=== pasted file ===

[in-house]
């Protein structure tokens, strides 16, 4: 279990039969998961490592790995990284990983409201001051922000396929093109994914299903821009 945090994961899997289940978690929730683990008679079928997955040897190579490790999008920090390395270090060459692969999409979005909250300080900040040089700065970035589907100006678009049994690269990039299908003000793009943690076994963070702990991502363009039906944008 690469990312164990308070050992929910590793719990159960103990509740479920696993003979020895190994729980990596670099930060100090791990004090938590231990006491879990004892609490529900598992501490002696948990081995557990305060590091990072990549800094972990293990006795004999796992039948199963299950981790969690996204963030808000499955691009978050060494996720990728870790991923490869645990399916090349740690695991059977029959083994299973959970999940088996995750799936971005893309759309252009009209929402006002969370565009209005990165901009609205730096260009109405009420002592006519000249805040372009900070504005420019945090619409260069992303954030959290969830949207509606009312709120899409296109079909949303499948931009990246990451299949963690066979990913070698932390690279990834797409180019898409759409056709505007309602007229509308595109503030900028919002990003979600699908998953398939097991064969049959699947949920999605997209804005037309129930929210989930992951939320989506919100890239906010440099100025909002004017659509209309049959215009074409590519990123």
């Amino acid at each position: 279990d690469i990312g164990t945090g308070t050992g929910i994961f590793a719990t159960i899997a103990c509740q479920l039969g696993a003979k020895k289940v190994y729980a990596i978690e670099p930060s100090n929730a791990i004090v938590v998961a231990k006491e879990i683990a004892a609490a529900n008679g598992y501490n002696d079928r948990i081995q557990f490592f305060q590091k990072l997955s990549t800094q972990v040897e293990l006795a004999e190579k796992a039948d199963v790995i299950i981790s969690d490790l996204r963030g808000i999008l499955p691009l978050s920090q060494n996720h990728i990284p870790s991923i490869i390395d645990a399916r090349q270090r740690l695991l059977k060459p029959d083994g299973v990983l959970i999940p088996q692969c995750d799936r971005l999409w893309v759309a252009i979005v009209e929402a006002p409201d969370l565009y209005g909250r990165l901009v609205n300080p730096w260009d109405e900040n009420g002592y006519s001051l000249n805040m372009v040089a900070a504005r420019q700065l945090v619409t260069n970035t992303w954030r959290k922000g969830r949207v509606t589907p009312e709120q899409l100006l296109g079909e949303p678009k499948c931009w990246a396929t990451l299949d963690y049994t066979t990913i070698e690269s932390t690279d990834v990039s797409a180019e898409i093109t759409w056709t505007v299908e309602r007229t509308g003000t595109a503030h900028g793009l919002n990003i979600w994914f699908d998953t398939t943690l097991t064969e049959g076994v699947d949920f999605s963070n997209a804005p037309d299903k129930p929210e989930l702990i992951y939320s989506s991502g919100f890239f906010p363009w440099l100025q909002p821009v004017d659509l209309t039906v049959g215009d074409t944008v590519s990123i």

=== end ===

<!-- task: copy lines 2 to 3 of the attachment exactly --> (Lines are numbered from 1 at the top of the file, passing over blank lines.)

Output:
């Protein structure tokens, strides 16, 4: 279990039969998961490592790995990284990983409201001051922000396929093109994914299903821009 945090994961899997289940978690929730683990008679079928997955040897190579490790999008920090390395270090060459692969999409979005909250300080900040040089700065970035589907100006678009049994690269990039299908003000793009943690076994963070702990991502363009039906944008 690469990312164990308070050992929910590793719990159960103990509740479920696993003979020895190994729980990596670099930060100090791990004090938590231990006491879990004892609490529900598992501490002696948990081995557990305060590091990072990549800094972990293990006795004999796992039948199963299950981790969690996204963030808000499955691009978050060494996720990728870790991923490869645990399916090349740690695991059977029959083994299973959970999940088996995750799936971005893309759309252009009209929402006002969370565009209005990165901009609205730096260009109405009420002592006519000249805040372009900070504005420019945090619409260069992303954030959290969830949207509606009312709120899409296109079909949303499948931009990246990451299949963690066979990913070698932390690279990834797409180019898409759409056709505007309602007229509308595109503030900028919002990003979600699908998953398939097991064969049959699947949920999605997209804005037309129930929210989930992951939320989506919100890239906010440099100025909002004017659509209309049959215009074409590519990123």
């Amino acid at each position: 279990d690469i990312g164990t945090g308070t050992g929910i994961f590793a719990t159960i899997a103990c509740q479920l039969g696993a003979k020895k289940v190994y729980a990596i978690e670099p930060s100090n929730a791990i004090v938590v998961a231990k006491e879990i683990a004892a609490a529900n008679g598992y501490n002696d079928r948990i081995q557990f490592f305060q590091k990072l997955s990549t800094q972990v040897e293990l006795a004999e190579k796992a039948d199963v790995i299950i981790s969690d490790l996204r963030g808000i999008l499955p691009l978050s920090q060494n996720h990728i990284p870790s991923i490869i390395d645990a399916r090349q270090r740690l695991l059977k060459p029959d083994g299973v990983l959970i999940p088996q692969c995750d799936r971005l999409w893309v759309a252009i979005v009209e929402a006002p409201d969370l565009y209005g909250r990165l901009v609205n300080p730096w260009d109405e900040n009420g002592y006519s001051l000249n805040m372009v040089a900070a504005r420019q700065l945090v619409t260069n970035t992303w954030r959290k922000g969830r949207v509606t589907p009312e709120q899409l100006l296109g079909e949303p678009k499948c931009w990246a396929t990451l299949d963690y049994t066979t990913i070698e690269s932390t690279d990834v990039s797409a180019e898409i093109t759409w056709t505007v299908e309602r007229t509308g003000t595109a503030h900028g793009l919002n990003i979600w994914f699908d998953t398939t943690l097991t064969e049959g076994v699947d949920f999605s963070n997209a804005p037309d299903k129930p929210e989930l702990i992951y939320s989506s991502g919100f890239f906010p363009w440099l100025q909002p821009v004017d659509l209309t039906v049959g215009d074409t944008v590519s990123i």